Top 5 vocal exercises for vocal professionals

Top 5 vocal exercises for vocal professionals

vocal exercises for vocal professionals. Singers, actors, radio jockeys, dubbing artists-what is the common factor between all of these professions?  They all have one crucial factor that can make or break their career-voice.

Among these and many other professions, a person’s speaking or performing voice is a crucial asset that can too often be taken for granted. One day with a sore throat, however, will serve to establish the voice truly is.

What can people in voice-heavy professions do to keep it in working order? The answer is, of course, exercise. Like most other body processes, voice production (also known as phonation) is carried out by muscles inside and near the voice box (or larynx). Doing an appropriate warm-up exercise before periods of strenuous voice use as well as cooling down afterward can help maintain the health of your voice. 

Read on to learn about the top five vocal exercises as recommended by voice health specialists.

  • Breathing exercises

    • If your voice is an engine, then the petrol is the air exhaled by your lungs. 
    • Make sure these are in optimal condition by doing abdominal breathing (read more about it here). 
    • Then practice increasing the capacity of your lungs (i.e. your ‘mileage’) by taking a deep breath from your diaphragm and then exhaling on a continuous consonant sound like /sh/ or /f/. 
    • You can make sure your technique is proper by placing your hands on your abdomen and your ribcage. You should aim for an expansion in your abdomen with inhalation and a shrinking in exhalation. There should be less movement in your chest and no movement in your shoulders during breathing. 

  • Humming-

    • Gentle humming at different pitches on the sound /m/ can help activate the nasal and spinal resonators during voice production. 
    • These play an important role in projecting your voice, i.e. your voice ‘carrying’ across the room without you having to strain your throat.
    • While humming, pay attention to the ‘placement’ of your voice. You should feel a significant tingling or vibration in the ‘mask’ region of your face, anywhere between the bridge of your nose to the edge of your jaw.
    • The placement will change for different vocal dynamics, but should always be maintained as forward as possible.
    • Certain pranayama exercises like Bhramari can also accomplish this objective.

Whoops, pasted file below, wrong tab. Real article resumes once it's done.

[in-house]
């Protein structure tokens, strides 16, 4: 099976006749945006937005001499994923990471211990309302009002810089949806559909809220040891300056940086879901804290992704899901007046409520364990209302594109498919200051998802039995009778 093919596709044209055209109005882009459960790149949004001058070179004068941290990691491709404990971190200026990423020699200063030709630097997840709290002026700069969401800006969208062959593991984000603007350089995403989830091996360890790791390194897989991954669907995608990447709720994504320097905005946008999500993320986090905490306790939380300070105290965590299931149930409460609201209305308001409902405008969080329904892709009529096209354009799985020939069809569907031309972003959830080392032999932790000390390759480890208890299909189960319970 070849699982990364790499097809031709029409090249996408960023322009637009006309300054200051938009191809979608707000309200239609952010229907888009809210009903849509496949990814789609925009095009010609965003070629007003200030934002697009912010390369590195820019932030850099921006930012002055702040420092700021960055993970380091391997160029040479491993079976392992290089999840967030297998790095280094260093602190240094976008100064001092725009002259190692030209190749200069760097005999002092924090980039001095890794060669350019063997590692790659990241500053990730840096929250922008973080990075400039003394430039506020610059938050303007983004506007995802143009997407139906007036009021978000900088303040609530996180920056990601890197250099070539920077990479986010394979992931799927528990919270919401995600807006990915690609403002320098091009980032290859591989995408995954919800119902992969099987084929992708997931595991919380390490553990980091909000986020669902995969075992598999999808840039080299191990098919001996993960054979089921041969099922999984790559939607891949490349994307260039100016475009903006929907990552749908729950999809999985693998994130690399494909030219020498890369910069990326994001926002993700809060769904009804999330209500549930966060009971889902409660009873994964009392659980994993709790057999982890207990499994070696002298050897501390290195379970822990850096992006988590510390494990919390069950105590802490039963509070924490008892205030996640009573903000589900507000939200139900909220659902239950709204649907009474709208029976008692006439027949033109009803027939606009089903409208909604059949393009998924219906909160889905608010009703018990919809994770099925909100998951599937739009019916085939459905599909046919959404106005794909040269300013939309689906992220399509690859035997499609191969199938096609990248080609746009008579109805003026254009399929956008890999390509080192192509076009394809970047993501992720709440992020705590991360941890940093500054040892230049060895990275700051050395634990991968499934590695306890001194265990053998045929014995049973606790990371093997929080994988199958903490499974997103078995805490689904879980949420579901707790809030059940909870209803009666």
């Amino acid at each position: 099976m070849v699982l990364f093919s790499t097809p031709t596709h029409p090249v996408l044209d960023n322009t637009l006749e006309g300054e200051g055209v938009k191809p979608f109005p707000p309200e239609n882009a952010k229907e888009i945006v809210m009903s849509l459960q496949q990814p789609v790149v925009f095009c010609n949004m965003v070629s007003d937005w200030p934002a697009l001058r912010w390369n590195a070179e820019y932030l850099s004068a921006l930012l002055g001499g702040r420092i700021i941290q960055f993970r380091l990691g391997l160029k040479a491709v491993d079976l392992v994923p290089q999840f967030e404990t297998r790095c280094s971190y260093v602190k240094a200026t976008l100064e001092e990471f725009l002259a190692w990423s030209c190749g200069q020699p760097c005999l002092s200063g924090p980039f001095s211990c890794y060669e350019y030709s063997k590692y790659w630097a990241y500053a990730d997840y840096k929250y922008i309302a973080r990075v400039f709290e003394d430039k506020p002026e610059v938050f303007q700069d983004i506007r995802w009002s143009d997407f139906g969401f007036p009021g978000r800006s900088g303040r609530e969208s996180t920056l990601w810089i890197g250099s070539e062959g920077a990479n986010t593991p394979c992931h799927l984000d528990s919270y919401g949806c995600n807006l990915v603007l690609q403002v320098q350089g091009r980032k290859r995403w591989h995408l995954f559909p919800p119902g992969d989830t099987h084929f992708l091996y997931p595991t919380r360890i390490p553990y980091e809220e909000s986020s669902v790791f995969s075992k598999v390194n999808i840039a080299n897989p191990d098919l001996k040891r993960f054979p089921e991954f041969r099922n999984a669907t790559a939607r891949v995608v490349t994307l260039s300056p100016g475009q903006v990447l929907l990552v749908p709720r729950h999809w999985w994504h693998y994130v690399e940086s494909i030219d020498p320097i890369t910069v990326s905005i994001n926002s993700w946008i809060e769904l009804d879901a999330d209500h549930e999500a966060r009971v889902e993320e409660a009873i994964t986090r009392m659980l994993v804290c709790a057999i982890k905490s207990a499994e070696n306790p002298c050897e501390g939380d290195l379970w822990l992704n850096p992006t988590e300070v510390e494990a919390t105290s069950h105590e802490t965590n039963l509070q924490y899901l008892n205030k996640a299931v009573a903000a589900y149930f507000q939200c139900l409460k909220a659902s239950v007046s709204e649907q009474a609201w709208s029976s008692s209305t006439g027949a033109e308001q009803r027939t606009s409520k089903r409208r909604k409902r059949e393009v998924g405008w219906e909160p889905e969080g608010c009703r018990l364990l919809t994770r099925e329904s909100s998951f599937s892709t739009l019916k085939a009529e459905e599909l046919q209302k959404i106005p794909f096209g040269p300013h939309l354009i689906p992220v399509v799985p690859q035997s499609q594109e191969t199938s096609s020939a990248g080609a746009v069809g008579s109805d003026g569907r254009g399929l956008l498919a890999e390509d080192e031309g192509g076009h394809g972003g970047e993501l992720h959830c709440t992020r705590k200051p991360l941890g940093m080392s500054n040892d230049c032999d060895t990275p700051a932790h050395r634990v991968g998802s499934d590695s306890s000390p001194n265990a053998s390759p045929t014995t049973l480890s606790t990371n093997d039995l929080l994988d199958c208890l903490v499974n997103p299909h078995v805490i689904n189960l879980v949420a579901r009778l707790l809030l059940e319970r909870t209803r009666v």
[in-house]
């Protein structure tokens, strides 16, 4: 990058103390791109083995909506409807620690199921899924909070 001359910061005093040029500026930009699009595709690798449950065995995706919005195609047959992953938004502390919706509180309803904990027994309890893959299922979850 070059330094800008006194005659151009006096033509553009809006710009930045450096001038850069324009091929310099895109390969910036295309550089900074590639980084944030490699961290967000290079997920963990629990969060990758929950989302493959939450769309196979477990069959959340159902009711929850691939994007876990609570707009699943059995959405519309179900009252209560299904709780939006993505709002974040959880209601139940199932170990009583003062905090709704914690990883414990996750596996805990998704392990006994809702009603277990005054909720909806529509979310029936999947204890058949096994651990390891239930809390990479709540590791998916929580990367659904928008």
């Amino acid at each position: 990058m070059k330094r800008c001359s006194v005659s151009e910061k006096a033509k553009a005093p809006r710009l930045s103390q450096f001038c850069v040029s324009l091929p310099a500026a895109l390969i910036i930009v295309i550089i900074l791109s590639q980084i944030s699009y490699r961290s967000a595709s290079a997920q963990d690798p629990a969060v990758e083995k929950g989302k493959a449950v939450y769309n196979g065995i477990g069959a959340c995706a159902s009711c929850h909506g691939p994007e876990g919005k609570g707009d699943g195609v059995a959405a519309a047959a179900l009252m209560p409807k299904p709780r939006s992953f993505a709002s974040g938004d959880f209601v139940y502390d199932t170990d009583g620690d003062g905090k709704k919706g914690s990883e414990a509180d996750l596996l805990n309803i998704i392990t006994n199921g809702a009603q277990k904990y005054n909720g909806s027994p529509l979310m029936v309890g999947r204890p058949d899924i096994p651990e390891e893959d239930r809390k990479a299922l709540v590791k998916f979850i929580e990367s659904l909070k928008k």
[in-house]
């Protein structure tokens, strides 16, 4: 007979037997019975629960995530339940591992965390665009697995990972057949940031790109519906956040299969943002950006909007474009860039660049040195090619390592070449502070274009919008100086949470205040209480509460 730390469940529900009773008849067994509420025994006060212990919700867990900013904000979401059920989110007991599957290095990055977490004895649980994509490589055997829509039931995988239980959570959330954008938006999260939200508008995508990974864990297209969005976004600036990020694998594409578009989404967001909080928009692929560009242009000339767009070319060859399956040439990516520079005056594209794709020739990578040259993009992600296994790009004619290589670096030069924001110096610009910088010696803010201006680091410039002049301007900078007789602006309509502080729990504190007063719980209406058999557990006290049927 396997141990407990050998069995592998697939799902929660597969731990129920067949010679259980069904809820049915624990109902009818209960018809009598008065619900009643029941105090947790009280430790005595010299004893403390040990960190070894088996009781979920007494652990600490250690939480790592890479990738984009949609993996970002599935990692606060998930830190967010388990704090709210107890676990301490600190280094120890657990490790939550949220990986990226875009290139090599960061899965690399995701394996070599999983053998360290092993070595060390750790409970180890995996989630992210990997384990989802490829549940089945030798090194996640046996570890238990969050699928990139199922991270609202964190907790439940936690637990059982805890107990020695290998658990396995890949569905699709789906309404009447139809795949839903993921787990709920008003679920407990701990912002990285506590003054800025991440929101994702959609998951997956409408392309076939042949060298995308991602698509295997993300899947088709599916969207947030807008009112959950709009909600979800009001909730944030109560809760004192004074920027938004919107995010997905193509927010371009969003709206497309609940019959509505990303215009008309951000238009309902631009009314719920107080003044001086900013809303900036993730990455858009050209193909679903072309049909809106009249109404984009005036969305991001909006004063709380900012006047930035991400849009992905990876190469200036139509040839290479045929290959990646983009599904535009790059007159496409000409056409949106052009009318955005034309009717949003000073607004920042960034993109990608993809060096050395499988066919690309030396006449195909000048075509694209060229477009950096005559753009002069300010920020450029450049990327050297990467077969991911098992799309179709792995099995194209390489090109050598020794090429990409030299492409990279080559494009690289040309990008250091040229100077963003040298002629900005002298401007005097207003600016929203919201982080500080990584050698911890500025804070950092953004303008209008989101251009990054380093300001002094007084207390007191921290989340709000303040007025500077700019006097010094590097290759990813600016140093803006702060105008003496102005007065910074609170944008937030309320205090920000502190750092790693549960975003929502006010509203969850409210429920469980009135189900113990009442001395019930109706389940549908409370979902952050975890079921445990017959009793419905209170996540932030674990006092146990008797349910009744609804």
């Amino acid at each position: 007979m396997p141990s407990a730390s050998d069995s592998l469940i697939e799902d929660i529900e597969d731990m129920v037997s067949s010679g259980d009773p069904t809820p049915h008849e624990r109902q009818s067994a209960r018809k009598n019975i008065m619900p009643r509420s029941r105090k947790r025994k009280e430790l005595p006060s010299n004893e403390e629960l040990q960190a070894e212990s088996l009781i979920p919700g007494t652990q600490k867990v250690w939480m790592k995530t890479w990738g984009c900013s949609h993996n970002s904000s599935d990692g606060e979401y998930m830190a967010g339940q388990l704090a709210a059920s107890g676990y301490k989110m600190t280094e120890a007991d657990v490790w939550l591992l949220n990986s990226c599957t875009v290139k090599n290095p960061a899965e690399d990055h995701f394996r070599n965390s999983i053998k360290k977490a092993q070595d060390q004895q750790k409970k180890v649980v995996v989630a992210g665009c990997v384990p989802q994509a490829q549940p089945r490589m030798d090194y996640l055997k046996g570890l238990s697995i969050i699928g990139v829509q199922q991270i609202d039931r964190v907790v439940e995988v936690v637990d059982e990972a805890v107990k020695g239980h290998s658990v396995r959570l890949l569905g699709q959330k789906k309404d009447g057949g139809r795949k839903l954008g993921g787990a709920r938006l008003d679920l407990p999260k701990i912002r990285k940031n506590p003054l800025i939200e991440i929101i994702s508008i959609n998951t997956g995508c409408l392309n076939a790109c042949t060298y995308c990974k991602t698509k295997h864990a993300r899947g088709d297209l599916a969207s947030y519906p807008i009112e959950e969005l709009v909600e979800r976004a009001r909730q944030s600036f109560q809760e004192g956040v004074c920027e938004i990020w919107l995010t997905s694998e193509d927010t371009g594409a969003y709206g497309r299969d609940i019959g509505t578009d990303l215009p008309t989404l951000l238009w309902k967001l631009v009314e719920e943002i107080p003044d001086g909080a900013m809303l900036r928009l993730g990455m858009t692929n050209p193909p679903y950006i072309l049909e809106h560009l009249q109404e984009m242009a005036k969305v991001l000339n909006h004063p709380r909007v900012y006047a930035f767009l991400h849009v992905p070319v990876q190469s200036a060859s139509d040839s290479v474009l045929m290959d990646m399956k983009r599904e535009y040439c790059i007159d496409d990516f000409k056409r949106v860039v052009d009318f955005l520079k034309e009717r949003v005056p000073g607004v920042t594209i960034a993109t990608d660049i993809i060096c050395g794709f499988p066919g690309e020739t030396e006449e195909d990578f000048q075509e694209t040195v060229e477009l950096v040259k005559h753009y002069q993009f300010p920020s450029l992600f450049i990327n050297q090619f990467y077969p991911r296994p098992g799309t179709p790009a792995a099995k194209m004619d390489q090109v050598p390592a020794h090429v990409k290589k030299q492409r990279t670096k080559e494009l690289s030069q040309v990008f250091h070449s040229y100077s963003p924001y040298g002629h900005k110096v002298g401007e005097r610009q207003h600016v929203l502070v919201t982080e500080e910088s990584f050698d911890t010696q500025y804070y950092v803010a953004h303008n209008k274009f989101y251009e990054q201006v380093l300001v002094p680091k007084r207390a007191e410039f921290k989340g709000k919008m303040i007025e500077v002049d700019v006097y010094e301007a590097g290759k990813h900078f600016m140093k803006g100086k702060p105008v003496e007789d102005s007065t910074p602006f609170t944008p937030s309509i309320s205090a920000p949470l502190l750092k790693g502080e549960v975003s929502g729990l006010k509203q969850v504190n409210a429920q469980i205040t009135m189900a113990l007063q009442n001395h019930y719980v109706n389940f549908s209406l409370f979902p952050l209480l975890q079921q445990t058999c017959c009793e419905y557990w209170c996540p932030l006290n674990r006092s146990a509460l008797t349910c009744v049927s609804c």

• Lip and Tongue Trills

    • Have you ever pretended to drive a car as a child? You may have made a vibrating sound with your tongue and/or lips by flapping them with air. 
    • This sound is called a trill. It is a valuable tool to help reduce the strain on the vocal folds and ensure the correct air pressure is being used in phonation. 
    • The key to producing a smooth and sustained trill lies in relaxing the surrounding muscles-the airflow has to ‘drive’ the vibration. 

vocal exercises for vocal professionals

    • Practicing a trill without and with simultaneous voicing can serve as an instant rejuvenation for your vocal system. 
    • In case you are unable to sustain a trill at all, producing voice through a straw with a similar emphasis on vibration at the front of the face while doing so can also be done.
  • Siren sound

    • Gliding across different pitches smoothly like a siren is useful in stretching the muscles used in changing pitch. 
    • You can practice this on different closed vowels like /u/ (like in ‘shoe’) and /I/ (like in ‘teeth’).
  • Yawn-sigh

    • In case you are feeling any tightness in the vocal system or you want to cool down after a period of voice use, a yawn-sigh will help. This exercise is beneficial in relaxing and enlarging the space at the back of the throat. Your vocal muscles can then come away from an overextended state.
    • Start by initiating a yawn, feeling for the opening at the back of your throat. Then move to a soft sigh, maintaining forward resonance as you do so. 

You can practice these exercises regularly and also follow other practices for vocal health (as outlined here). In case you have any concerns about your voice or are experiencing any of the red flag symptoms as given here, you can consult with our therapists at 1specialplace.

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